MMM Nigeria suspends payouts for the rest of December
The disaster that is the Nigerian MLM underbelly scene continues, with news today MMM Nigeria has suspended withdrawals.
Yes, you’re reading that right. The same week Sergey Mavrodi purportedly goaded the Nigerian government about an MMM Nigeria collapse, it appears MMM Nigeria has… well, collapsed.
As for your statement that “everything will collapse soon”.
The system has been working in Nigeria for a year, and according to your estimates, the total number of members now is about 3 million people. In Nigeria the population is approximately 195 million. Can you calculate? Will it be “soon”? :-))
Turns out “soon” was inside of a week, with MMM Nigeria affiliates unable to withdraw funds effective immediately.
Rather than acknowledge the Ponzi scheme has collapsed, an announcement to MMM Nigeria affiliates blames media coverage for the decision;
One-Month Freezing of Confirmed Mavros
Dear members! As usual, in the New Year season the System is experiencing heavy workload. Moreover, it has to deal with the constant frenzy provoked by the authorities in the mass media.
It is typical of Ponzi schemes to explode around the holiday season. Existing investor withdrawal request increase while new investment drops off.
The things are still going well; the participants feel calm; everyone gets paid – as you can see, there haven’t been any payment delays or other problems yet – but!.. it is better to avoid taking risk.:-))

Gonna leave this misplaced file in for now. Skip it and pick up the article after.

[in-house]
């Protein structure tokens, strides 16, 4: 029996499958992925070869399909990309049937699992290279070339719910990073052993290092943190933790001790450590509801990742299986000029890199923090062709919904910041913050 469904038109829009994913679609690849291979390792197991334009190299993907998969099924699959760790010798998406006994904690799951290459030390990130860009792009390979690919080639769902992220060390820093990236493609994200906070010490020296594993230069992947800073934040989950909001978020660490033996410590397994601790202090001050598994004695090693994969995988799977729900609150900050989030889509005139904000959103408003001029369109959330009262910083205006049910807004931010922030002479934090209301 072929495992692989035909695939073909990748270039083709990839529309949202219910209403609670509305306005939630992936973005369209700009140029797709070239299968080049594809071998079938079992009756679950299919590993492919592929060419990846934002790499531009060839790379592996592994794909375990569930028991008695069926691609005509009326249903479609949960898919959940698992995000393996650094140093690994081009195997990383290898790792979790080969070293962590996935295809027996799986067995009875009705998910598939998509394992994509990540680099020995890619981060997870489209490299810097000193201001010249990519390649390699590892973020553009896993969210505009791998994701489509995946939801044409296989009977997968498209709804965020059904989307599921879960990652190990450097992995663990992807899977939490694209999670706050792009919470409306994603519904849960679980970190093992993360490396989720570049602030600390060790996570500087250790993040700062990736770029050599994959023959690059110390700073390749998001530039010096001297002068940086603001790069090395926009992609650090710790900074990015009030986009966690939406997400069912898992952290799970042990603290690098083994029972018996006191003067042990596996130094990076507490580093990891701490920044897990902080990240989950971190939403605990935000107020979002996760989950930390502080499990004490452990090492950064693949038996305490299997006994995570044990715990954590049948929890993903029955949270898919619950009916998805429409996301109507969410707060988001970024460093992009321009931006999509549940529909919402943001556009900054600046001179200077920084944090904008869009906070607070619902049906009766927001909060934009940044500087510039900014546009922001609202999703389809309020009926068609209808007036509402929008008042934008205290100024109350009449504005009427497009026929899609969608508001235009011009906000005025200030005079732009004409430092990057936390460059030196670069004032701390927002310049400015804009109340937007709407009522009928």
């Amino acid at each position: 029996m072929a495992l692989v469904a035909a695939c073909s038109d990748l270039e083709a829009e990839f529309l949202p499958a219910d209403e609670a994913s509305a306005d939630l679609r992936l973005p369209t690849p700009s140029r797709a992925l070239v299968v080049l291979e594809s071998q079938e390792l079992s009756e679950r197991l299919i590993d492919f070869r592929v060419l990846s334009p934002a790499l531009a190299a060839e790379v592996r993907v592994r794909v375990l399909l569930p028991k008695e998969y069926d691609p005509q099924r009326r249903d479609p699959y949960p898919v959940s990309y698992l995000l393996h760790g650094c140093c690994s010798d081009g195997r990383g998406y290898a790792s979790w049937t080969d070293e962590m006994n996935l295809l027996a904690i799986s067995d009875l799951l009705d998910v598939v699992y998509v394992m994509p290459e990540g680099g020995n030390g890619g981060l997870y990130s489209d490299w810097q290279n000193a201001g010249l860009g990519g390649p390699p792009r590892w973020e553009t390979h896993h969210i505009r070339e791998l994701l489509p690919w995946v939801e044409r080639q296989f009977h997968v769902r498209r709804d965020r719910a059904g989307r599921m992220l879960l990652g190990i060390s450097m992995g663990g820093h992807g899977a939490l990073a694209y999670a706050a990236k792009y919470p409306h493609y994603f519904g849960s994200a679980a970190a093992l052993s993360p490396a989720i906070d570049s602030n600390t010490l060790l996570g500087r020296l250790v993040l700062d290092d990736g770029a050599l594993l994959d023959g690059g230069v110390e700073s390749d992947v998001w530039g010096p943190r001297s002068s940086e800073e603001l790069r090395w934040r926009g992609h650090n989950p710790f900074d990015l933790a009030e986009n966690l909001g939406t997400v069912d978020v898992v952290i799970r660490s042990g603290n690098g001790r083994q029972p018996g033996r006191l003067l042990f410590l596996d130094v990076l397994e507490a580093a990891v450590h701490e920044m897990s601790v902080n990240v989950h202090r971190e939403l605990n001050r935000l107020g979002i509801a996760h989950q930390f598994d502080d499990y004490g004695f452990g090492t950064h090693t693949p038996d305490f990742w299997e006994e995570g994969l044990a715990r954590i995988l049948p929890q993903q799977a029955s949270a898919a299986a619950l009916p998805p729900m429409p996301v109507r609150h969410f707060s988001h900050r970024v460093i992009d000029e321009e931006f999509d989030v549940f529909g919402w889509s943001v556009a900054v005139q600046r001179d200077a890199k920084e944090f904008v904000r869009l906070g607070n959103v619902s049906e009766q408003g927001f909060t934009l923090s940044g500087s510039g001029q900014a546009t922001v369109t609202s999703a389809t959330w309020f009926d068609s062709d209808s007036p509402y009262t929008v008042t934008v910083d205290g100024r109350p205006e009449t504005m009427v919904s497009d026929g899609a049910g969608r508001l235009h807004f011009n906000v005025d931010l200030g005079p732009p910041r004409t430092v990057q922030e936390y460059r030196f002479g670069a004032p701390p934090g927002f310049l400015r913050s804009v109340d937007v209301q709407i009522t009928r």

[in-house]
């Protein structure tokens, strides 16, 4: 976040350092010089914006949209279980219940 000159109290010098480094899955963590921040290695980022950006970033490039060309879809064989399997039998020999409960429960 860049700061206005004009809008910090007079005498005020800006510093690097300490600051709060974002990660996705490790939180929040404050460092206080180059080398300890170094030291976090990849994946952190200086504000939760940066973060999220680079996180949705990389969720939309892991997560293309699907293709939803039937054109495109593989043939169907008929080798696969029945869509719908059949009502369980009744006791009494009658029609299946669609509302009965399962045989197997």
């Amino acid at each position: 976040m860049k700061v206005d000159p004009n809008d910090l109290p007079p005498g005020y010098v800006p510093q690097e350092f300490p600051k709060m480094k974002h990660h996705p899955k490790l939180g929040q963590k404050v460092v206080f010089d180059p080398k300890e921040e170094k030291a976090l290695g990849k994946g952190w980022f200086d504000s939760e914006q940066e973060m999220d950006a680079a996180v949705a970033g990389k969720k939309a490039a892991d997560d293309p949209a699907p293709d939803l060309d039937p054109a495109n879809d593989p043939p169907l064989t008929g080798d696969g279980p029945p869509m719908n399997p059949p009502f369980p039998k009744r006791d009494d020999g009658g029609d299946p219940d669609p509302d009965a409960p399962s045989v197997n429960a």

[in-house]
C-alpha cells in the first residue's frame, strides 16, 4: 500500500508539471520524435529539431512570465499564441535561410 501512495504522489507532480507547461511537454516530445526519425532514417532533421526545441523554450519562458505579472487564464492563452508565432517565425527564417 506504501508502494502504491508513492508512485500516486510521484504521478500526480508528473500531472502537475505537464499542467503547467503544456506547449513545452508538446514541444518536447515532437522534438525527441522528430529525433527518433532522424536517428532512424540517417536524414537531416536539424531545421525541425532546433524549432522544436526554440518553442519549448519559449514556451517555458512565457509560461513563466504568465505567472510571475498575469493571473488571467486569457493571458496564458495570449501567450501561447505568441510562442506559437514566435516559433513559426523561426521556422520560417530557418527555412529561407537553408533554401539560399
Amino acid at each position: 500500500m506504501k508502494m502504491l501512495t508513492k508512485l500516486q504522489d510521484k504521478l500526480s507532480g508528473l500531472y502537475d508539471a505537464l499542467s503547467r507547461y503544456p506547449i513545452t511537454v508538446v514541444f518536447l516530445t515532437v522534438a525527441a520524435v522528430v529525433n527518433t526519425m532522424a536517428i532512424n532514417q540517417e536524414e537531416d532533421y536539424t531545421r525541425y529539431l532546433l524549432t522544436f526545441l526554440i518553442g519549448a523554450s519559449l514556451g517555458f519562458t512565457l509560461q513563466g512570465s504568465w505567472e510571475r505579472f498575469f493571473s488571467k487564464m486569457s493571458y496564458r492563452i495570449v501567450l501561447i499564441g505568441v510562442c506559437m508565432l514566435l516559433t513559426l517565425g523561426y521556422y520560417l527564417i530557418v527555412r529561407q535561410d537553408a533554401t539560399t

Moreover, there are almost three weeks left to the New Year.
Hence, on the basis of the above mentioned, from now on all confirmed Mavro will be frozen for a month.
The move is similar to what happened with MMM Zimbabwe.
In an effort to stave off the inevitable collapse, MMM Zimbabwe froze affiliate withdrawals in August.
In September the scheme reopened, however affiliate withdrawal requests were slashed by 80% (20 cents on every dollar in a withdraw request was honored).
This lasted about three weeks, before the scheme collapsed altogether. Losses in Zimbabwe are estimated to be in the thousands.
If MMM Nigeria reopens in January, the same fate as MMM Zimbabwe before it awaits (and MMM South Africa before that).
Ponzi schemes need new funds to pay off existing investors, and nothing kills off new investment faster than announcing to the world you’ve run out of money.
Mavrodi claims there are some three million investors in MMM Nigeria. What effect their cumulative losses might have on the already failing Nigerian economy remains to be seen.